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Palestinians mark 76 years of dispossession as a potentially even larger catastrophe unfolds in Gaza

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JERUSALEM (AP) — Palestinians on Wednesday will mark the 76th year of their mass expulsion from what is now Israel, an event that is at the core of their national struggle. But in many ways, that experience pales in comparison to the calamity now unfolding in Gaza.

Palestinians refer to it as the “Nakba,” Arabic for “catastrophe.” Some 700,000 Palestinians — a majority of the prewar population — fled or were driven from their homes before and during the 1948 Arab-Israeli war that followed Israel’s establishment.

After the war, Israel refused to allow them to return because it would have resulted in a Palestinian majority within its borders. Instead, they became a seemingly permanent refugee community that now numbers some 6 million, with most living in slum-like urban refugee camps in Lebanon, Syria, Jordan and the Israeli-occupied West Bank.

In Gaza, the refugees and their descendants make up around three-quarters of the population.

Israel’s rejection of what Palestinians say is their right of return has been a core grievance in the conflict and was one of the thorniest issues in peace talks that last collapsed 15 years ago. The refugee camps have always been the main bastions of Palestinian militancy.

Now, many Palestinians fear a repeat of their painful history on an even more cataclysmic scale.

All across Gaza, Palestinians in recent days have been loading up cars and donkey carts or setting out on foot to already overcrowded tent camps as Israel expands its offensive. The images from several rounds of mass evacuations throughout the seven-month war are strikingly similar to black-and-white photographs from 1948.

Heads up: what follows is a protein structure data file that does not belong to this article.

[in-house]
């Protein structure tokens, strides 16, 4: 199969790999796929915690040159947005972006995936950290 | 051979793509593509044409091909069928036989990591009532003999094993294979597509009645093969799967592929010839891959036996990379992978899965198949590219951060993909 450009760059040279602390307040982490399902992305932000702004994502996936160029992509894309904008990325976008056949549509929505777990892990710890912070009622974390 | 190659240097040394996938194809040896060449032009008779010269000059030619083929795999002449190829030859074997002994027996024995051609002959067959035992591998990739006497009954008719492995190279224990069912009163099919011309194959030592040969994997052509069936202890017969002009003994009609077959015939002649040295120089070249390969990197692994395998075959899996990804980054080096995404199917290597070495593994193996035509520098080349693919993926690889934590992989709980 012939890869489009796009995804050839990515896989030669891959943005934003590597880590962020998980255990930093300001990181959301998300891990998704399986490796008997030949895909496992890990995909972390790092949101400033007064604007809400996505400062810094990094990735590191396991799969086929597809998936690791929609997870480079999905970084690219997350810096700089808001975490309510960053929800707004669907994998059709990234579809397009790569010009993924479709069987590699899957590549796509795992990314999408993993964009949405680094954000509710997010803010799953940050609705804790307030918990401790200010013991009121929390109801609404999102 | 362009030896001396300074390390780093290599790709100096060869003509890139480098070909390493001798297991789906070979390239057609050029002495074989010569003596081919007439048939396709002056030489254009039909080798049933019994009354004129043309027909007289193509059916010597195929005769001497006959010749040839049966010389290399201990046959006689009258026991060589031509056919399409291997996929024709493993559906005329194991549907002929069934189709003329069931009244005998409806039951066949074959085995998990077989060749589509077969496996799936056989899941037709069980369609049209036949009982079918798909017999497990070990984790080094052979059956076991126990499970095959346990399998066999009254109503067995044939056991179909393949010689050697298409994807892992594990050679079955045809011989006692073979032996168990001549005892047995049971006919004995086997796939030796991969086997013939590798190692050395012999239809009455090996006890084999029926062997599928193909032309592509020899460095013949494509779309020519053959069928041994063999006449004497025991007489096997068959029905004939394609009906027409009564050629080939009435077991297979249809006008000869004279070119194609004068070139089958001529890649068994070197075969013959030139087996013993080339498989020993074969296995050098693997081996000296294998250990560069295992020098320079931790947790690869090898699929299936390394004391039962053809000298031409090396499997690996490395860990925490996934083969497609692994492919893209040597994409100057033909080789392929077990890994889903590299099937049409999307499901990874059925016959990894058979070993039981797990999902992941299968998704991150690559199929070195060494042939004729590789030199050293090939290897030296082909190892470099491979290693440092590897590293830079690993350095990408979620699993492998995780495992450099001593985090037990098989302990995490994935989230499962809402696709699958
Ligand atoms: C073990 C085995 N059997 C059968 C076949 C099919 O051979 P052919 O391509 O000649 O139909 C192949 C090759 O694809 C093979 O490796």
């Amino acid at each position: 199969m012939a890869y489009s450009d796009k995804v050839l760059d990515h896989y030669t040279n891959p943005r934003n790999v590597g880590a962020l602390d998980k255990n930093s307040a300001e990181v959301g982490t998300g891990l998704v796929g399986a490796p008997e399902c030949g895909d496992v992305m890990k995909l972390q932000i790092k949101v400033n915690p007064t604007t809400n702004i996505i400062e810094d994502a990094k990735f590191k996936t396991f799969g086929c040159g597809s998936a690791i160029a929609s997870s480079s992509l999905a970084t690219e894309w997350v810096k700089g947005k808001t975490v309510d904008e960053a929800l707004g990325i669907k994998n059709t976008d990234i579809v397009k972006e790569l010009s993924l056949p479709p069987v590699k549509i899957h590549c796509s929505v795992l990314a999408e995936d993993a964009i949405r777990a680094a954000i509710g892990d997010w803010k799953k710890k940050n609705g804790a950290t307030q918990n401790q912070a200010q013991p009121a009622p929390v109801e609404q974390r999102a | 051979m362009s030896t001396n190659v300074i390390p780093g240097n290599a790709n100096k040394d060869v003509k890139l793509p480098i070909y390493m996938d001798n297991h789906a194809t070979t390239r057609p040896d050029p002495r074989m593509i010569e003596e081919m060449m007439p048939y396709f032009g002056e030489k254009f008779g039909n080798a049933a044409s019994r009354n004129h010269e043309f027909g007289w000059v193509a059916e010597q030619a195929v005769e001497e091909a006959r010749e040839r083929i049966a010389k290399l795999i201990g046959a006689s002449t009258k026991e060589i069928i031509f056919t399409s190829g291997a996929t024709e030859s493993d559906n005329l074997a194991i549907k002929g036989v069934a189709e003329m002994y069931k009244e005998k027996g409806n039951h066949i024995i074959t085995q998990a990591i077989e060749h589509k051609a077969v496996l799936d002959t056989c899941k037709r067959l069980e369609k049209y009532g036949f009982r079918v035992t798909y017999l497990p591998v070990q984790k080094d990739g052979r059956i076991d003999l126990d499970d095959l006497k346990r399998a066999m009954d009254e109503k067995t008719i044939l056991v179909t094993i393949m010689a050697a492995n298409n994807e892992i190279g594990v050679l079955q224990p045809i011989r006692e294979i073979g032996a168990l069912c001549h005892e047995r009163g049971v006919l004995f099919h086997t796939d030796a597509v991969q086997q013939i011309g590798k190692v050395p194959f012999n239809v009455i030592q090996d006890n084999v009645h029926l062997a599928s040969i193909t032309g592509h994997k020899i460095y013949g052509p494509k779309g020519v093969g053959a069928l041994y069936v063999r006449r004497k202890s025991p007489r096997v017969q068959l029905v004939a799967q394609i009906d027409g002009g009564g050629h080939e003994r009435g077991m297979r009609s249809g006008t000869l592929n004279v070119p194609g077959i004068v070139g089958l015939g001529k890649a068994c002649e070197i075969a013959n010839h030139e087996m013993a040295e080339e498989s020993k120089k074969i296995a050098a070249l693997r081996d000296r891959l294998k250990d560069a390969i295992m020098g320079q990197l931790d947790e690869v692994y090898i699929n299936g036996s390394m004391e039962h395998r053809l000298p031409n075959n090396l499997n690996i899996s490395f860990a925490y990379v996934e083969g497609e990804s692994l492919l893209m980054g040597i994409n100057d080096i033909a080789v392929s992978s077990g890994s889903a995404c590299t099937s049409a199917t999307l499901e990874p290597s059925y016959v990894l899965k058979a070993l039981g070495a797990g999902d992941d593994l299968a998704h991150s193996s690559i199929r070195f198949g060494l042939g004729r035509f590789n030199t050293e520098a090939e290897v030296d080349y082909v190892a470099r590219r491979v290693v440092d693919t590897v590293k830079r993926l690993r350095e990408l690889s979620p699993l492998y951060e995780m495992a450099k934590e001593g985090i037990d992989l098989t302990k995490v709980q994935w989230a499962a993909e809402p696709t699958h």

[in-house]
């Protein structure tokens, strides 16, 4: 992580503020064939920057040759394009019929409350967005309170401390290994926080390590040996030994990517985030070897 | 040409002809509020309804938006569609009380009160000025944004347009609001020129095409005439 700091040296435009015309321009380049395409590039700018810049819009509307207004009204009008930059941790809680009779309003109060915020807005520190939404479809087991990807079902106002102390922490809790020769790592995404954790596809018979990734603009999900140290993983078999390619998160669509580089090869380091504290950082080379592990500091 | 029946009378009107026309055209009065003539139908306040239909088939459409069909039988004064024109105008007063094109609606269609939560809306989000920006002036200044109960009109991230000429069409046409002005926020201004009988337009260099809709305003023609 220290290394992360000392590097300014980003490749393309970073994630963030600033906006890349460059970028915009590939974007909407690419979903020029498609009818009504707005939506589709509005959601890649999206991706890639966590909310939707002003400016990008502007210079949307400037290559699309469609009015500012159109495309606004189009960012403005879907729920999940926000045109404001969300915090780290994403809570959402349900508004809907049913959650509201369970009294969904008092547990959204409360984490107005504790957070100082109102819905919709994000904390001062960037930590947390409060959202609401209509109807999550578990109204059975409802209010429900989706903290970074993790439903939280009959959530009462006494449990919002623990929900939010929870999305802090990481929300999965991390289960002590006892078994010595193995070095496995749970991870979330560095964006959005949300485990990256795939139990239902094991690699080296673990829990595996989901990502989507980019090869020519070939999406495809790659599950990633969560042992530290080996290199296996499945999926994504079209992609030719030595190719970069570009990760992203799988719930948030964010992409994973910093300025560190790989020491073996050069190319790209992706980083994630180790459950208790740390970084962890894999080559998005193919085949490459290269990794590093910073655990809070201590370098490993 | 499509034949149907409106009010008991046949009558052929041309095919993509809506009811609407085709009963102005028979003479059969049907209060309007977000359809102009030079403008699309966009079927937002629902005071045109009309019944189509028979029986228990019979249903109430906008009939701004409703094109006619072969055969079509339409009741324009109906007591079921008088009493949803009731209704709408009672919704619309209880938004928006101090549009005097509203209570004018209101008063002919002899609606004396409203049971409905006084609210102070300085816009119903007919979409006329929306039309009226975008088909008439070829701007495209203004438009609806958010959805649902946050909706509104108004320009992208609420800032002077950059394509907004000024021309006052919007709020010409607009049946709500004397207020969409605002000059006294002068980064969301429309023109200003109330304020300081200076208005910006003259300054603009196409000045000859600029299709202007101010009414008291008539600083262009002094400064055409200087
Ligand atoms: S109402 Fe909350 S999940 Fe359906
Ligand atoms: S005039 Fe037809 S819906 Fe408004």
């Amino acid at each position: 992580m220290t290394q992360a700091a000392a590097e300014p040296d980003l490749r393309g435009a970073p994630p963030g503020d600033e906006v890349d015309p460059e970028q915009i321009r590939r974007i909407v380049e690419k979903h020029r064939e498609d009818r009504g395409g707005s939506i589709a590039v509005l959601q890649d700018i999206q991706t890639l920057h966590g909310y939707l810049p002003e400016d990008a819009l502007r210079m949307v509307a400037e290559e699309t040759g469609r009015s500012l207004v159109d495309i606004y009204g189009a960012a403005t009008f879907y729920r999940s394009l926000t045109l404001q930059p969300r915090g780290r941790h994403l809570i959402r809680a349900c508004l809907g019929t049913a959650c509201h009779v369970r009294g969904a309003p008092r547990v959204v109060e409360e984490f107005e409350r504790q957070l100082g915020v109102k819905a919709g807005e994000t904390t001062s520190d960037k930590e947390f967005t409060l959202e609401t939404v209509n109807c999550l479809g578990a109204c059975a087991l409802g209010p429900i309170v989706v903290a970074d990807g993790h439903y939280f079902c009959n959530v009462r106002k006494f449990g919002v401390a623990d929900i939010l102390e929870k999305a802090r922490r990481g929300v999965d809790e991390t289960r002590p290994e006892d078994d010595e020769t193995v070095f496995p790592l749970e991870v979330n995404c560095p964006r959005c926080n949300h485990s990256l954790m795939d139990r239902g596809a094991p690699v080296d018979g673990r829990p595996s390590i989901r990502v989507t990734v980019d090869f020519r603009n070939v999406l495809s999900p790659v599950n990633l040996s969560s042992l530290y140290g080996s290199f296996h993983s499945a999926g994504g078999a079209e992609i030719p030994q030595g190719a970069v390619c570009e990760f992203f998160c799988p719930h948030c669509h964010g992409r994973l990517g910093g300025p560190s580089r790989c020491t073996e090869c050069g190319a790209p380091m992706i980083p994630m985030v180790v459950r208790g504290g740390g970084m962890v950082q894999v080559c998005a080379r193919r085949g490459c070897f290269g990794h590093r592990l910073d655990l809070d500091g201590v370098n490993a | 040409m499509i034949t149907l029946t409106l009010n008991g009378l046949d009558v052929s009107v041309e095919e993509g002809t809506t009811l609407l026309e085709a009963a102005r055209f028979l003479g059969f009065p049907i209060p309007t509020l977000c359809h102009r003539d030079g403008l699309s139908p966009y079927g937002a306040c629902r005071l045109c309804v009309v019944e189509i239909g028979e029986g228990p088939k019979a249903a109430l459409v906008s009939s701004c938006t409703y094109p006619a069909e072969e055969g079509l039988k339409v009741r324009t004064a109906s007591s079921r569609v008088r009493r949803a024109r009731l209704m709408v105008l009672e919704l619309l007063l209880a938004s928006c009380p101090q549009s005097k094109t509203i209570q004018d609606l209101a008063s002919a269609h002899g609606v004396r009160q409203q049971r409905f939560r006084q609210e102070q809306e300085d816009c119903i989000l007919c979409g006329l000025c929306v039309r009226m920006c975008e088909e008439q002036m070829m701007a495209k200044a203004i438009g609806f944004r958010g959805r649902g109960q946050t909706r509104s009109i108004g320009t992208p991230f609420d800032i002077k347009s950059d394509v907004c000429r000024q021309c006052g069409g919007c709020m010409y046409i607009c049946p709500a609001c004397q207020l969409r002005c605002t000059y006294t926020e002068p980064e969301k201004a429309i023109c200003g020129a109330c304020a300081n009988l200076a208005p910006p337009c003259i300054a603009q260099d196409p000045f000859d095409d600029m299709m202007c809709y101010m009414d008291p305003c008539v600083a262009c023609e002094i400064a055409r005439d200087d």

Mustafa al-Gazzar, now 81, still recalls his family’s monthslong flight from their village in what is now central Israel to the southern city of Rafah, when he was 5. At one point they were bombed from the air, at another, they dug holes under a tree to sleep in for warmth.

Al-Gazzar, now a great-grandfather, was forced to flee again over the weekend, this time to a tent in Muwasi, a barren coastal area where some 450,000 Palestinians live in a squalid camp. He says the conditions are worse than in 1948, when the U.N. agency for Palestinian refugees was able to regularly provide food and other essentials.

“My hope in 1948 was to return, but my hope today is to survive,” he said. “I live in such fear,” he added, breaking into tears. “I cannot provide for my children and grandchildren.”

The war in Gaza, which was triggered by Hamas’ Oct. 7 attack into Israel, has killed over 35,000 Palestinians, according to local health officials, making it by far the deadliest round of fighting in the history of the conflict. The initial Hamas attack killed some 1,200 Israelis.

The war has forced some 1.7 million Palestinians — around three quarters of the territory’s population — to flee their homes, often multiple times. That is well over twice the number that fled before and during the 1948 war.